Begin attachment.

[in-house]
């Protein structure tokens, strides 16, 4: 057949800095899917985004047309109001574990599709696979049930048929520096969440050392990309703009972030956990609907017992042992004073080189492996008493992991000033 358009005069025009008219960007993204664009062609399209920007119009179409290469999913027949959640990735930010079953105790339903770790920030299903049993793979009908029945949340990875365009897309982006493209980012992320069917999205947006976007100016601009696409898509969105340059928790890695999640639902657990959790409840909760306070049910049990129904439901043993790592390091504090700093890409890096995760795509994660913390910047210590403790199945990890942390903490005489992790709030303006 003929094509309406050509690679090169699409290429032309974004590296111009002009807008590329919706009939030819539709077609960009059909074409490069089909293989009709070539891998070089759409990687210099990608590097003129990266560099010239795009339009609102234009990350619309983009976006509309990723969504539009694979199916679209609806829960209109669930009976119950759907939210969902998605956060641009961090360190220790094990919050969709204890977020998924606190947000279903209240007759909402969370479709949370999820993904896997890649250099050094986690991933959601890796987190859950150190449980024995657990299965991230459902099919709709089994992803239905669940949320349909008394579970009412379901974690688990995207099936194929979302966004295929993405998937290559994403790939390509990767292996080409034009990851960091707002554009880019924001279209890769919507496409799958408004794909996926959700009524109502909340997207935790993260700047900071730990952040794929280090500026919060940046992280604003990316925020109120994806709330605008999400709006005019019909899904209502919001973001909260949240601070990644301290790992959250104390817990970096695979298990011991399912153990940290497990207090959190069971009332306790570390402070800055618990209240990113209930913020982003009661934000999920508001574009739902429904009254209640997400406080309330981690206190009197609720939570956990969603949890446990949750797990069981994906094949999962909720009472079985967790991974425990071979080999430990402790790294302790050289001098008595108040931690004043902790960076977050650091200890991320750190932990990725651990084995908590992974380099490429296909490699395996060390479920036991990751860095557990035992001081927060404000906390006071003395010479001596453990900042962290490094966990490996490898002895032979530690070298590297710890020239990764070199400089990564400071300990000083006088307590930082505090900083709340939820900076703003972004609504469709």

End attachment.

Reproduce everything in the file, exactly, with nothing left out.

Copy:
[in-house]
């Protein structure tokens, strides 16, 4: 057949800095899917985004047309109001574990599709696979049930048929520096969440050392990309703009972030956990609907017992042992004073080189492996008493992991000033 358009005069025009008219960007993204664009062609399209920007119009179409290469999913027949959640990735930010079953105790339903770790920030299903049993793979009908029945949340990875365009897309982006493209980012992320069917999205947006976007100016601009696409898509969105340059928790890695999640639902657990959790409840909760306070049910049990129904439901043993790592390091504090700093890409890096995760795509994660913390910047210590403790199945990890942390903490005489992790709030303006 003929094509309406050509690679090169699409290429032309974004590296111009002009807008590329919706009939030819539709077609960009059909074409490069089909293989009709070539891998070089759409990687210099990608590097003129990266560099010239795009339009609102234009990350619309983009976006509309990723969504539009694979199916679209609806829960209109669930009976119950759907939210969902998605956060641009961090360190220790094990919050969709204890977020998924606190947000279903209240007759909402969370479709949370999820993904896997890649250099050094986690991933959601890796987190859950150190449980024995657990299965991230459902099919709709089994992803239905669940949320349909008394579970009412379901974690688990995207099936194929979302966004295929993405998937290559994403790939390509990767292996080409034009990851960091707002554009880019924001279209890769919507496409799958408004794909996926959700009524109502909340997207935790993260700047900071730990952040794929280090500026919060940046992280604003990316925020109120994806709330605008999400709006005019019909899904209502919001973001909260949240601070990644301290790992959250104390817990970096695979298990011991399912153990940290497990207090959190069971009332306790570390402070800055618990209240990113209930913020982003009661934000999920508001574009739902429904009254209640997400406080309330981690206190009197609720939570956990969603949890446990949750797990069981994906094949999962909720009472079985967790991974425990071979080999430990402790790294302790050289001098008595108040931690004043902790960076977050650091200890991320750190932990990725651990084995908590992974380099490429296909490699395996060390479920036991990751860095557990035992001081927060404000906390006071003395010479001596453990900042962290490094966990490996490898002895032979530690070298590297710890020239990764070199400089990564400071300990000083006088307590930082505090900083709340939820900076703003972004609504469709």